By Laura Stack, MBA, CSP
As professional speakers, it’s our goal to implant our messages firmly in our listeners’ minds. But some research indicates that 90 percent of audience members forget every brilliant thing you uttered within 30 days. To use a computing analogy, if the speech’s underlying message doesn’t get written into long-term storage, then new experiences eventually crowd it out of the listener’s short-term memory buffer.
How do you keep your message from becoming part of this depressing statistic? Not just by providing a thought-provoking, enthusiastic speech, but also by interacting with the audience both before and after your talk—in ways that help them affix your message in their permanent memories. Let’s take a look at a few tips for the “bookends” of your presentation.
If someoneexpects something to be wonderful and valuable, then they’re more likely to experience it as wonderful and valuable. So try these things to connect with your audience members in advance and increase the expectation quotient:
When you’re finished speaking, don’t just leave the room. Now is the time to solidify your efforts, so your audience members will remember what you’ve taught them and carry it forward into their daily lives. Here are some ways to encourage this:
Ultimately, consider yourself a teacher—whether you provide advice on honing time management skills, inspire people to greater heights, or sell a product or service. As a teacher, you aim to present your audience with new information that can improve their lives. The difficult part is making them pay attention and remember it. Anything you can do to encourage this will pay profitable dividends in the long run, so don’t neglect the time before and after your presentations. They’ll give you an edge over all those other presenters, whose messages the audience most likely will forget before the end of the month.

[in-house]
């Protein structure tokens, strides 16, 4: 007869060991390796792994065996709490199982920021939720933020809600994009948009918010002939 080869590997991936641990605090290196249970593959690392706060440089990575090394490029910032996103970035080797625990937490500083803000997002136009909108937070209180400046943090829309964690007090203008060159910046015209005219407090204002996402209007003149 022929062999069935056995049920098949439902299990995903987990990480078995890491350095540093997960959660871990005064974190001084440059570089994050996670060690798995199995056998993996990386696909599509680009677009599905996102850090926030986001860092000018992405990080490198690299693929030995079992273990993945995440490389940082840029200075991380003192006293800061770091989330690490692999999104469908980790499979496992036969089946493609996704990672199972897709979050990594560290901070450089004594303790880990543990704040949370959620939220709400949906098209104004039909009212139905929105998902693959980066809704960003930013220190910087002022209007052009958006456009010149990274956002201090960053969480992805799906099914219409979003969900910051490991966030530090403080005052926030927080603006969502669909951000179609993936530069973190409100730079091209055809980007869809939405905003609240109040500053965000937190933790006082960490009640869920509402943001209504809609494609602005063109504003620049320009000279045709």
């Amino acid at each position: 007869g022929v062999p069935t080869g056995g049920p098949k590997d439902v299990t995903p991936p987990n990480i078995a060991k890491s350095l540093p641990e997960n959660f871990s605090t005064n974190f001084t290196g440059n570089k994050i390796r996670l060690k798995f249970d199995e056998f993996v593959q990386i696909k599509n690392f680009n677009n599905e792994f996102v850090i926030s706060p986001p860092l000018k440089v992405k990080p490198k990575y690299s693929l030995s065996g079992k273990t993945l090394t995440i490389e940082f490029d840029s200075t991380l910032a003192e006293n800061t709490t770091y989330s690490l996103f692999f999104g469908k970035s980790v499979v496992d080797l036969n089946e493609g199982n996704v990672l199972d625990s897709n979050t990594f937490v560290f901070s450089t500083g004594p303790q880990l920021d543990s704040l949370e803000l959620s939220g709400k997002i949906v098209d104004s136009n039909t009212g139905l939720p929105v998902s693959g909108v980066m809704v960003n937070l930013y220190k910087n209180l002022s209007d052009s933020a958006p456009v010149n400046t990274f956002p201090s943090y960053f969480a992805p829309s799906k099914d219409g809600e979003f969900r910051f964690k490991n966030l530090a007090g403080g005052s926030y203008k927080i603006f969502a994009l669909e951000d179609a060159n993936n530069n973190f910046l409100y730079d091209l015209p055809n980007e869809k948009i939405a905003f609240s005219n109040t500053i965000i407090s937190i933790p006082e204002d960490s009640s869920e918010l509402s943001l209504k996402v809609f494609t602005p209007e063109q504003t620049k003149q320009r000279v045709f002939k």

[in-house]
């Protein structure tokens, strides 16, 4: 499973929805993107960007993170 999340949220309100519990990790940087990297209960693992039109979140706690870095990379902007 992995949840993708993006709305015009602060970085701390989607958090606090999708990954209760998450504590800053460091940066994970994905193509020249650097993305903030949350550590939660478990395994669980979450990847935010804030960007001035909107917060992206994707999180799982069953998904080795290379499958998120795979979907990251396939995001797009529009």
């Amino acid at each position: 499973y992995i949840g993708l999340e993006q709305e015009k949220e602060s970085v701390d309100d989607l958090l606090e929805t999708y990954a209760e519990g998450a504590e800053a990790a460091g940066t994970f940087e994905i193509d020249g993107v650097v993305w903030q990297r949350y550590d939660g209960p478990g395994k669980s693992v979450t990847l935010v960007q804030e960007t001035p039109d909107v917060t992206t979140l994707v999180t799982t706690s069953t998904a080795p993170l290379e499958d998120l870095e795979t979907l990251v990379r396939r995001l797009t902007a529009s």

Laura Stack has consulted with Fortune 500 corporations for nearly 20 years in the field of personal productivity and is the best-selling author of several books, including “Supercompetent.” She is a Certified Speaking Professional (CSP) and the 2011-2012 president of the National Speakers Association (NSA). Stack’s productivity-improvement programs have been used worldwide at companies such as Starbucks, Wal-Mart, Cisco Systems, and Bank of America. She is the creator of The Productivity Pro planner by Day-Timer. For more information, visit www.TheProductivityPro.comor www.NSAspeaker.org.